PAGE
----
We were actually pretty fortunate, this winter (I mean, besides from the experience gained by the aforementioned snow collection). Though we used more hay than anticipated, I was able to feed some older bales alongside those from the 2012 crop, and we still have some inventory. Quite a few ranchers weren’t so lucky and ended up running out completely.
So, RealAgriculture.com tracked down Murray Feist, ruminant nutrition specialist with the Government of Saskatchewan, to talk about extending feed supplies.
Ideally, all hay should be tested in the fall, to help create an accurate and balanced ration. If you have decided to use up older hay inventory, keep in mind the loss of quality. “[Older hay] won’t have the energy or protein that some of these animals need,” says Feist, “and for animals at this time of the year—whether you’ve calved already or are going into calving—energy and protein requirements will go up. To really offset that, you need to supplement.”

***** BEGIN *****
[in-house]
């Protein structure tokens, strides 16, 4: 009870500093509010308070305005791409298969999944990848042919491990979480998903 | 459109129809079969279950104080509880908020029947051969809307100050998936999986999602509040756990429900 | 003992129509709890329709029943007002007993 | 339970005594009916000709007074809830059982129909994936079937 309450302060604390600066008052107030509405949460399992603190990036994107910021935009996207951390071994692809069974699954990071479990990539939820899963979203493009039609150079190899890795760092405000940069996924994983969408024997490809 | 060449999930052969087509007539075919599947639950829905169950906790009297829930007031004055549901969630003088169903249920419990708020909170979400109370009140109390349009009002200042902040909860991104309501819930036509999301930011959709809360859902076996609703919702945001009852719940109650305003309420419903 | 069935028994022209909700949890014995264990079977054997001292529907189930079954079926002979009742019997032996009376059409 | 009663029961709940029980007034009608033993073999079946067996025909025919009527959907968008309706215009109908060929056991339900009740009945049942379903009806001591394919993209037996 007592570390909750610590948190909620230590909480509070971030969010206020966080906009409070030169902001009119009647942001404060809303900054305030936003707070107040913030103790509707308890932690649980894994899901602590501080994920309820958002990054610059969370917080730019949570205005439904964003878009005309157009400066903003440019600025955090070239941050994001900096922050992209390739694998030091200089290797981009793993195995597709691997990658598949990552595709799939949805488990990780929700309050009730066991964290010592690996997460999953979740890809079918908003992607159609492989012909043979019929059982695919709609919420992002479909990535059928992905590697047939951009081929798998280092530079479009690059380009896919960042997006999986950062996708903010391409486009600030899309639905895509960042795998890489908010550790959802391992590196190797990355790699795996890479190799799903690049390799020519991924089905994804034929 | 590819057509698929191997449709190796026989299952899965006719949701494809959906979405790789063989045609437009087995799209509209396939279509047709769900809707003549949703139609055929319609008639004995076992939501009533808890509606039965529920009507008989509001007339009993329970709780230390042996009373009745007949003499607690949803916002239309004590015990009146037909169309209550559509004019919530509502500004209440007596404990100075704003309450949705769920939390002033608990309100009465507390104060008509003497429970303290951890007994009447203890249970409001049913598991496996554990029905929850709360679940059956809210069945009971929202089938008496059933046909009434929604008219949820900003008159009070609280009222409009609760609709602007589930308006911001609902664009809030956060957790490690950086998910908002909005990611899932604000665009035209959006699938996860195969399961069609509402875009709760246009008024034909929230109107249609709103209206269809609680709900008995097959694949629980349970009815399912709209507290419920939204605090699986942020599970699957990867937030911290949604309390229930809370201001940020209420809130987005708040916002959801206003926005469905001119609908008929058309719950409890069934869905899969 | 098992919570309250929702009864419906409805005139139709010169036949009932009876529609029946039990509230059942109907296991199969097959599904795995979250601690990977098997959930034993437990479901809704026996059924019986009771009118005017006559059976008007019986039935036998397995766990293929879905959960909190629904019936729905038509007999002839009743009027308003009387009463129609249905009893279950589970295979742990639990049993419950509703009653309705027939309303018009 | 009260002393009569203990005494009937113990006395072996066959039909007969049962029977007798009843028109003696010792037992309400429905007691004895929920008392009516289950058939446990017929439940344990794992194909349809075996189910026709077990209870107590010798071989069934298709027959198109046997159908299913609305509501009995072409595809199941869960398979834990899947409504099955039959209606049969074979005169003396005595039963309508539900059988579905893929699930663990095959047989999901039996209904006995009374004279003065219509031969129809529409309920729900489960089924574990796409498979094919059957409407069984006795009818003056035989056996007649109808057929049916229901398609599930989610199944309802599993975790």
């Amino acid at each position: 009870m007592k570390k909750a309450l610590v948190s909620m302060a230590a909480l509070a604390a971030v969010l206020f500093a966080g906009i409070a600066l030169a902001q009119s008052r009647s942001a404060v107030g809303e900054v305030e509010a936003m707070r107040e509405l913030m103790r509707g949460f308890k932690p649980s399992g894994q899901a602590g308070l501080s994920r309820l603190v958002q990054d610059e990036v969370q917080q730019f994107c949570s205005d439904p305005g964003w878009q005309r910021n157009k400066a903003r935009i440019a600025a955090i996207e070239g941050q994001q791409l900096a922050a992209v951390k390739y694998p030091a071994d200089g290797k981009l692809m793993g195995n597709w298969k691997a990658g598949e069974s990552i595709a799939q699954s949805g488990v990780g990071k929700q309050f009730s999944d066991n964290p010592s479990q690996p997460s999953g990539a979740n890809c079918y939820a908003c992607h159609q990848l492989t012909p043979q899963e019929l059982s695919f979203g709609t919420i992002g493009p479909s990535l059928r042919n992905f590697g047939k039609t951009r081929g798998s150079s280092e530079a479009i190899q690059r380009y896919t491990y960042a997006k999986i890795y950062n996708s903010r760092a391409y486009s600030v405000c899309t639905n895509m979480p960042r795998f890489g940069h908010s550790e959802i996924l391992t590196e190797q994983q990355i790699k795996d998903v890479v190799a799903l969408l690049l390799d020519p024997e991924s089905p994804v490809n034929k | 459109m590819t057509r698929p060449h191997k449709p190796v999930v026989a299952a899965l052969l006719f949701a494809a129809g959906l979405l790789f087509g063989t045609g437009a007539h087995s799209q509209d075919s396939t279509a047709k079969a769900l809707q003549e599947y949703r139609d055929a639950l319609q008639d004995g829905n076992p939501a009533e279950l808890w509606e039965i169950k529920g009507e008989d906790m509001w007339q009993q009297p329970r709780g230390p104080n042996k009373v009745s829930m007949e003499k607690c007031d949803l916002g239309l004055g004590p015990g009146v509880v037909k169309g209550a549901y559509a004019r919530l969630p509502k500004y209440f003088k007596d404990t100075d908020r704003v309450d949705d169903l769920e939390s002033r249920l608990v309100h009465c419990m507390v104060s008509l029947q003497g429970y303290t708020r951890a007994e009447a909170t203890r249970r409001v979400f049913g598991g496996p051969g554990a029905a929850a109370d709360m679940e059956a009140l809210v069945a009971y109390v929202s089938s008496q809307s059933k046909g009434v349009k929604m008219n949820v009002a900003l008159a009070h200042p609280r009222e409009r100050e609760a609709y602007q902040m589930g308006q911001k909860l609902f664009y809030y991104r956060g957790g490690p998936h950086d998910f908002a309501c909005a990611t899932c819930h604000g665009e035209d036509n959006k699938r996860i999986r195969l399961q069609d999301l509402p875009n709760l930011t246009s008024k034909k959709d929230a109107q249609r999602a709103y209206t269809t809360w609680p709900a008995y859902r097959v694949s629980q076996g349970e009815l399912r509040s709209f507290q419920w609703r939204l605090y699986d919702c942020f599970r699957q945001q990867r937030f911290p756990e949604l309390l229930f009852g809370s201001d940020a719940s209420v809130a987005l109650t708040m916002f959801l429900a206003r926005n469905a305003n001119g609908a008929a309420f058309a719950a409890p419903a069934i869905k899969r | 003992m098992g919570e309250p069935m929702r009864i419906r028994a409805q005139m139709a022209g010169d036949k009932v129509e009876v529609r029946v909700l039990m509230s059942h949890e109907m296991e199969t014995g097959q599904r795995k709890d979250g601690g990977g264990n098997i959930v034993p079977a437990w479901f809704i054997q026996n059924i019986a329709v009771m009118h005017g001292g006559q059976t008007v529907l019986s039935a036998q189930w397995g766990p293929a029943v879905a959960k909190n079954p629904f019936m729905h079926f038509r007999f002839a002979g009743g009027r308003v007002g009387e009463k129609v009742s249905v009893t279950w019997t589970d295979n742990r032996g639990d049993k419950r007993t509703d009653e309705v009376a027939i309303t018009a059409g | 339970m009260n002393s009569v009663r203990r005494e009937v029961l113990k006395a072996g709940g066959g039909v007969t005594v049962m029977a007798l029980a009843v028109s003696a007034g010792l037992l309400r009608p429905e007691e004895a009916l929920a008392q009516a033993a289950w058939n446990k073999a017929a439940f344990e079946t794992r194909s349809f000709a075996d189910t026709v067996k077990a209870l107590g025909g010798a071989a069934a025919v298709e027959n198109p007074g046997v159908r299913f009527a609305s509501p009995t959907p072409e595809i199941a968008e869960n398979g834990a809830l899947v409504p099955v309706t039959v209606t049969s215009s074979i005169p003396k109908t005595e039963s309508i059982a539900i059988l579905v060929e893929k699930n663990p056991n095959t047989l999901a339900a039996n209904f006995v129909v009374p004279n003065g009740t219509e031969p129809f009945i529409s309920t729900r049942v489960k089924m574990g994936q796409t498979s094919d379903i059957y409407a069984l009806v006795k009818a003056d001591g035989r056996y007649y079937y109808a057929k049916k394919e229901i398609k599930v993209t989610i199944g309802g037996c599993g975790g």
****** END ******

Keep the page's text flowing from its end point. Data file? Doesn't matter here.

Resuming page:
Feist suggests supplementing with a commercial feed product and a cereal grain, for energy. And, for really poor quality hay, consider the addition of a protein tub.
Okay, you’ve got all that and promise to test your hay this fall? Great. But where are you going? To let the cows out? Not so fast!
How much do you like that pasture you’re about to turn your cows on? Has the grass started growing? Do you have a plan for where the herd will be once they’ve run out of grub there?
“Putting [cows] out too early, could set back your pasture,” Feist emphasized, “and that pasture will lose its quality. The more you overgraze, the less energy; the less protein…Try to wait until the pasture is ready to accept animals— you have to actually have some grass available before you turn them out.”
Putting [cows] out too early, could set back your pasture — Murray Feist, Saskatchewan Ministry of Agriculture.
In fact, Alberta Agriculture and Rural Development encourage growers to delay grazing until there are at least three full leaves on grass plants. And, if you must graze early, allow significant time for that pasture to rest.
We face a few difficult decisions as ranchers. Our twine knives are dull, and our patience is thin. Still, long-term pasture health is crucial to a sustainable operation.
Which brings me to my next question: What’s your rotational grazing strategy?